Has Tom Crean saved his job with a nice mid-season streak of games? Who knows? Let’s see how the team finishes the season.

Wednesday, February 2, 2011

Kentucky is not a terrible road team, Harrison Barnes is getting better

After watching Kentucky fall on the road for the 3rd time in SEC play, I’m sure a lot of people are going to say that Kentucky is a terrible road team this year. And certainly, the splits bear that out to some degree. Here is Kentucky’s Adjusted Offense and Defense, replicating the Pomeroy formula, but NOT adjusting for venue:

Adj Off: 120.3
Adj Def: 84.3

Adj Off: 116.1
Adj Def: 85.6

Adj Off: 114.0
Adj Def: 94.1

Kentucky’s defense has been a little bit worse on the road, but Kentucky’s splits are very similar to the average D1 team. In fact, when I adjust for venue, using Pomeroy's traditional home/road weights, the road/home difference is not that big, especially regarding the offense:

Adj Off: 118.6
Adj Def: 85.5

Adj Off: 116.1
Adj Def: 85.6

Adj Off: 115.6
Adj Def: 92.8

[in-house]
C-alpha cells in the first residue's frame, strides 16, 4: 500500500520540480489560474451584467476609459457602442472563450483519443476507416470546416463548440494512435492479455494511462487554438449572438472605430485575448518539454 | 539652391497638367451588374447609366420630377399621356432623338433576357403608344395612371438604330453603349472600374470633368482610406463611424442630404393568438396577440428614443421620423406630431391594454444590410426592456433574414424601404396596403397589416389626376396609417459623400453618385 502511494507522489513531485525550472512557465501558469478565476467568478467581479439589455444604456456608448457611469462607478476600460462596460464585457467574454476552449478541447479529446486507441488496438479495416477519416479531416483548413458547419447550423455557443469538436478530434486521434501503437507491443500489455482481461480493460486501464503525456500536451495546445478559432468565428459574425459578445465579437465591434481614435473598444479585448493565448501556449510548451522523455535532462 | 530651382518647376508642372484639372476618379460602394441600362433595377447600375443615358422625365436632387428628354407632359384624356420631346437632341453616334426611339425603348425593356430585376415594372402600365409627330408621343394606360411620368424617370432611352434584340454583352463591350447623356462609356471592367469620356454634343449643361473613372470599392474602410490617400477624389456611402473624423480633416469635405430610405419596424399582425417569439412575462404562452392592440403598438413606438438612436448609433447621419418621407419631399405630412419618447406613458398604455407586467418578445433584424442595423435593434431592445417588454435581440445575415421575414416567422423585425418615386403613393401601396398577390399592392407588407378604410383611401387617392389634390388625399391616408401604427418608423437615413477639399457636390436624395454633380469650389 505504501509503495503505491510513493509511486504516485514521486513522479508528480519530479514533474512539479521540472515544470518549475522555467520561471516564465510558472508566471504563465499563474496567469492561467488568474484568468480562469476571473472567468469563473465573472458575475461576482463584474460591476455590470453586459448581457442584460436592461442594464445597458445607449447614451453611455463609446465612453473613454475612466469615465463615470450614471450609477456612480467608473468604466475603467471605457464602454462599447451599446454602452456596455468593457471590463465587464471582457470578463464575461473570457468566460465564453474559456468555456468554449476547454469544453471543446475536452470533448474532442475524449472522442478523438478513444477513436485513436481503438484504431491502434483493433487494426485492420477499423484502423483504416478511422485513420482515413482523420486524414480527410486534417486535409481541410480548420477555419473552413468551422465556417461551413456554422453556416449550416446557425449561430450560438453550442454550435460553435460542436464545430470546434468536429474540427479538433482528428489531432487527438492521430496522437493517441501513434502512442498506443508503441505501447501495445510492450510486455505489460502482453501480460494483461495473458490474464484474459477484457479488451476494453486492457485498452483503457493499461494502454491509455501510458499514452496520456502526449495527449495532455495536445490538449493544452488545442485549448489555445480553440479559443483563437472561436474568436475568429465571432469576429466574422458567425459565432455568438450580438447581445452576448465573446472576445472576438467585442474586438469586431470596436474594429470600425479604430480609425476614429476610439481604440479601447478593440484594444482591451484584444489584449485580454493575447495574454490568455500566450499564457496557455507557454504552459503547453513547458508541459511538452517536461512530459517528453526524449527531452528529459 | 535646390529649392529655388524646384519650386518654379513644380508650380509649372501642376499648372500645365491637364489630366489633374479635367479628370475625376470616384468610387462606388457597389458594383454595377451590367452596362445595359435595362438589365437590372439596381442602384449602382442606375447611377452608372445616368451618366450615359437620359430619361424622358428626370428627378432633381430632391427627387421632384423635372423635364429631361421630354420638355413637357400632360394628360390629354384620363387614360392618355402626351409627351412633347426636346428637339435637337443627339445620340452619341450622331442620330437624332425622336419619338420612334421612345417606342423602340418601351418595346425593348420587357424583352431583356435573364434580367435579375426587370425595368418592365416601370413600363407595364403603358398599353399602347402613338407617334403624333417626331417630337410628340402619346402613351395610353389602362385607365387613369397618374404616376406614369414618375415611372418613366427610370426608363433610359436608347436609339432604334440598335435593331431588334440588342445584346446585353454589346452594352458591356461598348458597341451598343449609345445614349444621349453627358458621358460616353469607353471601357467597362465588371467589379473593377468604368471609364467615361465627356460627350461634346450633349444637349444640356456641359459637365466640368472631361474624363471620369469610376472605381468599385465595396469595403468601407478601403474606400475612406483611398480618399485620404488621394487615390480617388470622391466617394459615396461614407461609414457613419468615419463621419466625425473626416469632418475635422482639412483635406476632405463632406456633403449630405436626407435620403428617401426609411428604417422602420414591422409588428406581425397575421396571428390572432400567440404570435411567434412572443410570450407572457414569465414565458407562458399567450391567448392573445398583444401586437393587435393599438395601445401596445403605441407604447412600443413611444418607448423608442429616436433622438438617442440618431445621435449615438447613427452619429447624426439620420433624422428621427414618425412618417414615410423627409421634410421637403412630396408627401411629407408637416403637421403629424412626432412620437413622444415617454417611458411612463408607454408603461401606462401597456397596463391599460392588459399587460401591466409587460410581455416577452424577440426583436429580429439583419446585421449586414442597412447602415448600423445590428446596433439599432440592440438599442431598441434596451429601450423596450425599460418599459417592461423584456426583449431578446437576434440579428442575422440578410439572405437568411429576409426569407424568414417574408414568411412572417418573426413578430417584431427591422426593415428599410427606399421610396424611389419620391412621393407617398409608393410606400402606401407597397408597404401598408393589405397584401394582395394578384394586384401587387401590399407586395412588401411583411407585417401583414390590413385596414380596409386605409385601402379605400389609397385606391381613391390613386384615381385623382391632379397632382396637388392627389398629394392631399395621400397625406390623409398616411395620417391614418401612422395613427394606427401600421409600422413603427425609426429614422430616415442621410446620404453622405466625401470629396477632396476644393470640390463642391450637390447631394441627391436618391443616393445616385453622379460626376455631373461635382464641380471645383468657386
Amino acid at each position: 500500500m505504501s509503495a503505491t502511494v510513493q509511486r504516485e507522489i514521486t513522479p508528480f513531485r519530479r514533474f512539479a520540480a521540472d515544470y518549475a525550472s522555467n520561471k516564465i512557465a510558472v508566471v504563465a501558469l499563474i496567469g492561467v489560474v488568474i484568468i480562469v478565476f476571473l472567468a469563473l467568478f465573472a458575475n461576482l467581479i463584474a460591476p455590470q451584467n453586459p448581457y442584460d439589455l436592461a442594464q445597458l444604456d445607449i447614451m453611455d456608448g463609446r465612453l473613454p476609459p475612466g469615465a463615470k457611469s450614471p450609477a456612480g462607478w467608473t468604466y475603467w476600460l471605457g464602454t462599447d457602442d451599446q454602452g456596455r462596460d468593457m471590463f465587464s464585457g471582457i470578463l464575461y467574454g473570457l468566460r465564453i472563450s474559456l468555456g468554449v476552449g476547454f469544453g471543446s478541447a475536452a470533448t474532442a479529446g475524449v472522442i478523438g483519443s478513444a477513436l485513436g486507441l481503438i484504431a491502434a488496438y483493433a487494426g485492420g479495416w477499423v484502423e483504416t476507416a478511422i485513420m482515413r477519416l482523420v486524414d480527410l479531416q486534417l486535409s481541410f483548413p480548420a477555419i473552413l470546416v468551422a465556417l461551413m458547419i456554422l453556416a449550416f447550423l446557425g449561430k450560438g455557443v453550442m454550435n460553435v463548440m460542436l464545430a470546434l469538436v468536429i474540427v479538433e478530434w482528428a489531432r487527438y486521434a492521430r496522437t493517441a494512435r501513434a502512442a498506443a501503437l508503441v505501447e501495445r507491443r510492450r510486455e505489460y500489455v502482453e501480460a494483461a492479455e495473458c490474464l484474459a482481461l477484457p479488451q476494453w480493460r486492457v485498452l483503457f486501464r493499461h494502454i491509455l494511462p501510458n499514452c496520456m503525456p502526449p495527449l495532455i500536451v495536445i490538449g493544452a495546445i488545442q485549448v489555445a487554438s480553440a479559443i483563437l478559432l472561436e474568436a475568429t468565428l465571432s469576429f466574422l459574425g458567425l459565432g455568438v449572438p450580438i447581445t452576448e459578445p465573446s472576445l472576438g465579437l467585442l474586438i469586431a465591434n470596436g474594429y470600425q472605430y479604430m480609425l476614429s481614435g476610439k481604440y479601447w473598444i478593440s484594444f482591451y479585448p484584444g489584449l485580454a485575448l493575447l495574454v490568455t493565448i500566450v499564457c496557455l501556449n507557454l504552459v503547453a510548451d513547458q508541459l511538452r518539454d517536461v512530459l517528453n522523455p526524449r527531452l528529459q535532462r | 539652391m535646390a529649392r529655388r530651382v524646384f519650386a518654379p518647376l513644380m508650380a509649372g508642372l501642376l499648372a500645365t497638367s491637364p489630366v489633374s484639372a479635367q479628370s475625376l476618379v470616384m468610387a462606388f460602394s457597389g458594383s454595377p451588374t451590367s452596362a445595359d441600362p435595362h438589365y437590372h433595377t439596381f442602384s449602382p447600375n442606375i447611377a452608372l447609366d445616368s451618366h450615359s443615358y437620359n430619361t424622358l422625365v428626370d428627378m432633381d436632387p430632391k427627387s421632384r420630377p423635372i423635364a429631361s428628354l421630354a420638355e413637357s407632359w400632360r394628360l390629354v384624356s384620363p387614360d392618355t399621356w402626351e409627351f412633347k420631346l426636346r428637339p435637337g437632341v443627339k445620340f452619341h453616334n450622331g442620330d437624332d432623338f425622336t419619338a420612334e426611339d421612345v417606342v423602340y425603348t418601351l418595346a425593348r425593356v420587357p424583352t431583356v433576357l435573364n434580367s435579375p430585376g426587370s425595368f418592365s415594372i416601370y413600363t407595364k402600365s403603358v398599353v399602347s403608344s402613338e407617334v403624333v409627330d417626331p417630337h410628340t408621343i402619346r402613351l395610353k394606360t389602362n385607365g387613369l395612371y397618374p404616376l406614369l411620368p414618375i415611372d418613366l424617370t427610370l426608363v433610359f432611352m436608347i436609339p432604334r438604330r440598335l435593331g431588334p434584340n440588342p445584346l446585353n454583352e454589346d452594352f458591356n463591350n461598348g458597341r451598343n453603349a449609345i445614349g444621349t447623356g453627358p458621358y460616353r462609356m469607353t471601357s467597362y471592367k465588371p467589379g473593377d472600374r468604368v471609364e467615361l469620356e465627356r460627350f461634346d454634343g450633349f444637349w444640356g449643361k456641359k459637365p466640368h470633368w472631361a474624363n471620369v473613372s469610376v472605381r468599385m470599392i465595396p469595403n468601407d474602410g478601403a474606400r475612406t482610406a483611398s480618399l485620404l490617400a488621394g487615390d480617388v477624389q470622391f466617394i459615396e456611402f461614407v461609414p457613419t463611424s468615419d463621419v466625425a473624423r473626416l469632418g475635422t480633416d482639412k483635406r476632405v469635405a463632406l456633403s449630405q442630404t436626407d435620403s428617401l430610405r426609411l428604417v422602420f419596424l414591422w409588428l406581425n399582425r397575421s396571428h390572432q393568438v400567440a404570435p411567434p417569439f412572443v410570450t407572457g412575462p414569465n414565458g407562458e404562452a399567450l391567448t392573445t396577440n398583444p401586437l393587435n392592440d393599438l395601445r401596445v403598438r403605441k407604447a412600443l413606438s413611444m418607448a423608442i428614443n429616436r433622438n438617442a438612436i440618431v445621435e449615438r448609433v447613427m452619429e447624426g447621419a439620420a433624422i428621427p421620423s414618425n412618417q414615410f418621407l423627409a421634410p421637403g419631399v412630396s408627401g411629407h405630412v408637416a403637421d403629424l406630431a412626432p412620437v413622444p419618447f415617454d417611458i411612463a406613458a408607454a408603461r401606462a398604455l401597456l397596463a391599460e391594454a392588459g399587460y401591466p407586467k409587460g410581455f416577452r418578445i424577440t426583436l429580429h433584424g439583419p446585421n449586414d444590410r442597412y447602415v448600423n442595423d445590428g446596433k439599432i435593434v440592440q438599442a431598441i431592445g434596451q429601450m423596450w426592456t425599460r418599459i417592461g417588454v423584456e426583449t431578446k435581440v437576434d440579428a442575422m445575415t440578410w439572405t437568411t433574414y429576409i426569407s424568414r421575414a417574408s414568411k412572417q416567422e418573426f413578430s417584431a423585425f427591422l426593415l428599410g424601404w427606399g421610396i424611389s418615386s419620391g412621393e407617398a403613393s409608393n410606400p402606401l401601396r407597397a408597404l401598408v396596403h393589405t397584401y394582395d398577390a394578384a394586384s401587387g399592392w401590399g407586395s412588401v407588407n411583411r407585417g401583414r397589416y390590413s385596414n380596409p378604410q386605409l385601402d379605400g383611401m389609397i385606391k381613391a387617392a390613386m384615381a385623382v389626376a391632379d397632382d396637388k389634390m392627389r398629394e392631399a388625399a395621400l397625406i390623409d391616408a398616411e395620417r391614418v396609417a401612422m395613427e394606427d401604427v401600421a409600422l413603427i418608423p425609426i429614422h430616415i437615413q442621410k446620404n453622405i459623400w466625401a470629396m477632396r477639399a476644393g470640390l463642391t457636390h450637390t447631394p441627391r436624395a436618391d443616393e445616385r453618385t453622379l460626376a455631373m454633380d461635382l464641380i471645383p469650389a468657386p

The real problem for Kentucky is that the teams they have played on the road in the SEC are not as bad as people think. Georgia has at least three or four of the top players in the SEC, depending on your metric. Alabama, much like Florida St., is an incredible defensive team that can beat anyone any time. And Ole Miss was a pre-season favorite to contend for the SEC West title. Ole Miss has not played well, but that does not mean the Rebels do not have some good players on the team.

Mississippi's Chris Warren is destined to go down as one of the most under-rated players in SEC history. Despite playing in virtual obscurity thanks to the SEC West having a limited number of TV games over the last 4 years, Warren has done nothing but produce. This year he once again has a nice assist rate, and a high number of threes made. But most importantly he is great at avoiding turnovers despite being a primary ball handler. Here are his career ORtgs according to StatSheet:

Freshman: 108.4
Sophomore: 110.7
Junior: 116.3
Senior: 122.4

Tuesday is a night we should be applauding Chris Warren for winning a big game in his senior season, not knocking the Wildcats.

The other big story Tuesday was Harrison Barnes emerging with his second 20 point game of the season. I’m not quite ready to anoint Barnes as a star, because the debacle at Georgia Tech was not that long ago, but he has definitely improved his shooting. Here are his eFG% splits. (Remember eFG% gives 3/2 weight to made threes.)

Harrison Barnes eFG%
First 9 games: 38.1%
Next 10 games: 47.2%
Last 2 games: 72.6%

72.6% is not sustainable over the course of the season, but it is a sign that Barnes is now at least sometimes, a dominant player.